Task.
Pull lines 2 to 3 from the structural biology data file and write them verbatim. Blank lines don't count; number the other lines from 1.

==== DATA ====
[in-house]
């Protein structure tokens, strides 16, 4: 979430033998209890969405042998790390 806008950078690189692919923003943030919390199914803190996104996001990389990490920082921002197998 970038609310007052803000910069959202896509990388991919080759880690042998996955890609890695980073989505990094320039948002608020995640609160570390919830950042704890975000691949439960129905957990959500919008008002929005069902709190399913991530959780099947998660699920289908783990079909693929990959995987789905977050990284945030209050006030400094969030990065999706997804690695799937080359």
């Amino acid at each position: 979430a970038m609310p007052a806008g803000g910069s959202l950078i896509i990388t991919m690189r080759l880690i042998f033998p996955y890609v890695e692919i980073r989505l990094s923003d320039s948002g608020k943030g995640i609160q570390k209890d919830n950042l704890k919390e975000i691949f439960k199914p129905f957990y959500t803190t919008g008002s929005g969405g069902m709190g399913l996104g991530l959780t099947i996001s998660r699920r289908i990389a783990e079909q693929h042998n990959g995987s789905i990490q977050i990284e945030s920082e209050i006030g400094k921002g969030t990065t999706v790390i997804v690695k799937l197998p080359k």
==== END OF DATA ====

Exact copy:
């Protein structure tokens, strides 16, 4: 979430033998209890969405042998790390 806008950078690189692919923003943030919390199914803190996104996001990389990490920082921002197998 970038609310007052803000910069959202896509990388991919080759880690042998996955890609890695980073989505990094320039948002608020995640609160570390919830950042704890975000691949439960129905957990959500919008008002929005069902709190399913991530959780099947998660699920289908783990079909693929990959995987789905977050990284945030209050006030400094969030990065999706997804690695799937080359």
């Amino acid at each position: 979430a970038m609310p007052a806008g803000g910069s959202l950078i896509i990388t991919m690189r080759l880690i042998f033998p996955y890609v890695e692919i980073r989505l990094s923003d320039s948002g608020k943030g995640i609160q570390k209890d919830n950042l704890k919390e975000i691949f439960k199914p129905f957990y959500t803190t919008g008002s929005g969405g069902m709190g399913l996104g991530l959780t099947i996001s998660r699920r289908i990389a783990e079909q693929h042998n990959g995987s789905i990490q977050i990284e945030s920082e209050i006030g400094k921002g969030t990065t999706v790390i997804v690695k799937l197998p080359k």